Leaves in the Wind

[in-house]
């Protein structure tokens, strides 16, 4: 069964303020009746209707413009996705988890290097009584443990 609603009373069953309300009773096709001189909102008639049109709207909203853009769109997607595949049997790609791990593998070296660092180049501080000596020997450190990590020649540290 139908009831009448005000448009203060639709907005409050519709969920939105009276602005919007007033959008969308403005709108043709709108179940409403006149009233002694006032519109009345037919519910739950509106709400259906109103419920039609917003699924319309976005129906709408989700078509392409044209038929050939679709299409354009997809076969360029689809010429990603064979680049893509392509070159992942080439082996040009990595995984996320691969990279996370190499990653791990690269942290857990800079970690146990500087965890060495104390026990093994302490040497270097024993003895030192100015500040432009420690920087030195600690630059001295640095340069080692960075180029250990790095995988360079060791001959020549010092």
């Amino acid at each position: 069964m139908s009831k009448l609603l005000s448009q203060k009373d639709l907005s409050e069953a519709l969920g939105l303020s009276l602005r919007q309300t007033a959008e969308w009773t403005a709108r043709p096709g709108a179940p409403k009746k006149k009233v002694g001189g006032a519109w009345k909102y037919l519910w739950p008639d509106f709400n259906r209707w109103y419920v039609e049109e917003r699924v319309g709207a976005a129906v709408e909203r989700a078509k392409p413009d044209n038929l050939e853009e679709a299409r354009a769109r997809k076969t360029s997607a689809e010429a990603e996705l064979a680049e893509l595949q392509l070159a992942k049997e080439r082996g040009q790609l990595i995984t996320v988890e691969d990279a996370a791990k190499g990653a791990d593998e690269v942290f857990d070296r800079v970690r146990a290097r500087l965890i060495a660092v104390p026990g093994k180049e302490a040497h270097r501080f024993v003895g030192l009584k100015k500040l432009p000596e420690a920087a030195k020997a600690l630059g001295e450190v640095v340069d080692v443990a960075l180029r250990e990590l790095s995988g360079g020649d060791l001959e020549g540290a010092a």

I do not know which of us got into the carriage first. Indeed I did not know he was in the carriage at all for some time. It was the last train from London to a Midland town-a stopping train, an infinitely leisurely train, one of those trains which give you an understanding of eternity. It was tolerably full when it started, but as we stopped at the suburban stations the travellers alighted in ones and twos, and by the time we had left the outer ring of London behind I was alone-or, rather, I thought I was alone. There is a pleasant sense of freedom about being alone in a carriage that is jolting noisily through the night. It is liberty and unrestraint in a very agreeable form. You can do anything you like. You can talk to yourself as loud as you please and no one will hear you. You can have that argument out with Jones and roll him triumphantly in the dust without fear of a counter-stroke. You can stand on your head and no one will see you. You can sing, or dance a two-step, or practise a golf stroke, or play marbles on the floor without let or hindrance. You can open the window or shut it without provoking a protest. You can open both windows or shut both. Indeed, you can go on opening them and shutting them as a sort of festival of freedom. You can have any corner you choose and try all of them in turn. You can lie at full length on the cushions and enjoy the luxury of breaking the regulations and possibly the heart of D.O.R.A. herself. Only D.O.R.A. will not know that her heart is broken. You have escaped even D.O.R.A.